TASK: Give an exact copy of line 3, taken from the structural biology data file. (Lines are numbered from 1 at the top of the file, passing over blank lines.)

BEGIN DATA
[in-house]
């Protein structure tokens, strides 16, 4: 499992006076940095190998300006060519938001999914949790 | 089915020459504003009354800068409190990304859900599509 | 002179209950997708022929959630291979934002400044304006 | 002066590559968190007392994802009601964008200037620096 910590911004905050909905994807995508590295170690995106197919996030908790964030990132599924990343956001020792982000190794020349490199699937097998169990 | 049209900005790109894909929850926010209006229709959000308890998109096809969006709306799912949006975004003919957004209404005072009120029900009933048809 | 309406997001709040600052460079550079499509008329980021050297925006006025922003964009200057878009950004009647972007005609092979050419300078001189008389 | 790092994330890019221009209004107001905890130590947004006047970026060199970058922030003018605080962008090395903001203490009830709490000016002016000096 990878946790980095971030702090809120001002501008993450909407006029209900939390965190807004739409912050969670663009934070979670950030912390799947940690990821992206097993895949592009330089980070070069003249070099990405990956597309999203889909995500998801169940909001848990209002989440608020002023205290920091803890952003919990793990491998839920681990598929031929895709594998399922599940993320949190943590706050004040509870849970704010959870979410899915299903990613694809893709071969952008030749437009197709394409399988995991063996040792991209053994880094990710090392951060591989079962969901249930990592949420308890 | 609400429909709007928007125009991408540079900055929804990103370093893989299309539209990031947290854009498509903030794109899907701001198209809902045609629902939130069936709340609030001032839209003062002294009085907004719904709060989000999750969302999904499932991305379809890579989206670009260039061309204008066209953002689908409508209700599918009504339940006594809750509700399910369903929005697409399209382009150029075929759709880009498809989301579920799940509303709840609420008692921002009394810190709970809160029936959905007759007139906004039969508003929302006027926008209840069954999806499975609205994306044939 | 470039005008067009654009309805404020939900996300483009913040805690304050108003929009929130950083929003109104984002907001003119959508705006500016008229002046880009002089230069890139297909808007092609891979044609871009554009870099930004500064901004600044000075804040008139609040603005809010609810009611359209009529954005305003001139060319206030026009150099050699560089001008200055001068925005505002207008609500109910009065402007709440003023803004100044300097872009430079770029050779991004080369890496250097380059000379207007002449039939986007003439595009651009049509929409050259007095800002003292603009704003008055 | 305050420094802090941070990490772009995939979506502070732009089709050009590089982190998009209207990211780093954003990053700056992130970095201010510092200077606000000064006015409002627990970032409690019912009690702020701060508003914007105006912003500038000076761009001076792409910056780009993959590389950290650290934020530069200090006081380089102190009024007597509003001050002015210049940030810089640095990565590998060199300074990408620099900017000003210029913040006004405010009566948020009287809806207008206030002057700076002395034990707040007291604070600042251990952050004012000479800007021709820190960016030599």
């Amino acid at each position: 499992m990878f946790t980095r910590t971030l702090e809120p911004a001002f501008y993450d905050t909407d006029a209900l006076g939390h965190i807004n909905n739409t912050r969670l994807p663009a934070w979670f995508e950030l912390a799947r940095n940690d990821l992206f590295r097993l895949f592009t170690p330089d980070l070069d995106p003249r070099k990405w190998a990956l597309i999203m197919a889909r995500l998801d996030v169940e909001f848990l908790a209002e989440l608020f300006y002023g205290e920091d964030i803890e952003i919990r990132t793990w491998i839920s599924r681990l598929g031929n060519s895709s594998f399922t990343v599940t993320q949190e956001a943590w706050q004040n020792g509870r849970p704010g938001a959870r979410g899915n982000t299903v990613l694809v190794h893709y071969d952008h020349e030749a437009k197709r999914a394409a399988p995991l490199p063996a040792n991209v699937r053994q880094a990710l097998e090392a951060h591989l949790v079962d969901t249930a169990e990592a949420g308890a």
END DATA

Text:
């Amino acid at each position: 499992m990878f946790t980095r910590t971030l702090e809120p911004a001002f501008y993450d905050t909407d006029a209900l006076g939390h965190i807004n909905n739409t912050r969670l994807p663009a934070w979670f995508e950030l912390a799947r940095n940690d990821l992206f590295r097993l895949f592009t170690p330089d980070l070069d995106p003249r070099k990405w190998a990956l597309i999203m197919a889909r995500l998801d996030v169940e909001f848990l908790a209002e989440l608020f300006y002023g205290e920091d964030i803890e952003i919990r990132t793990w491998i839920s599924r681990l598929g031929n060519s895709s594998f399922t990343v599940t993320q949190e956001a943590w706050q004040n020792g509870r849970p704010g938001a959870r979410g899915n982000t299903v990613l694809v190794h893709y071969d952008h020349e030749a437009k197709r999914a394409a399988p995991l490199p063996a040792n991209v699937r053994q880094a990710l097998e090392a951060h591989l949790v079962d969901t249930a169990e990592a949420g308890a």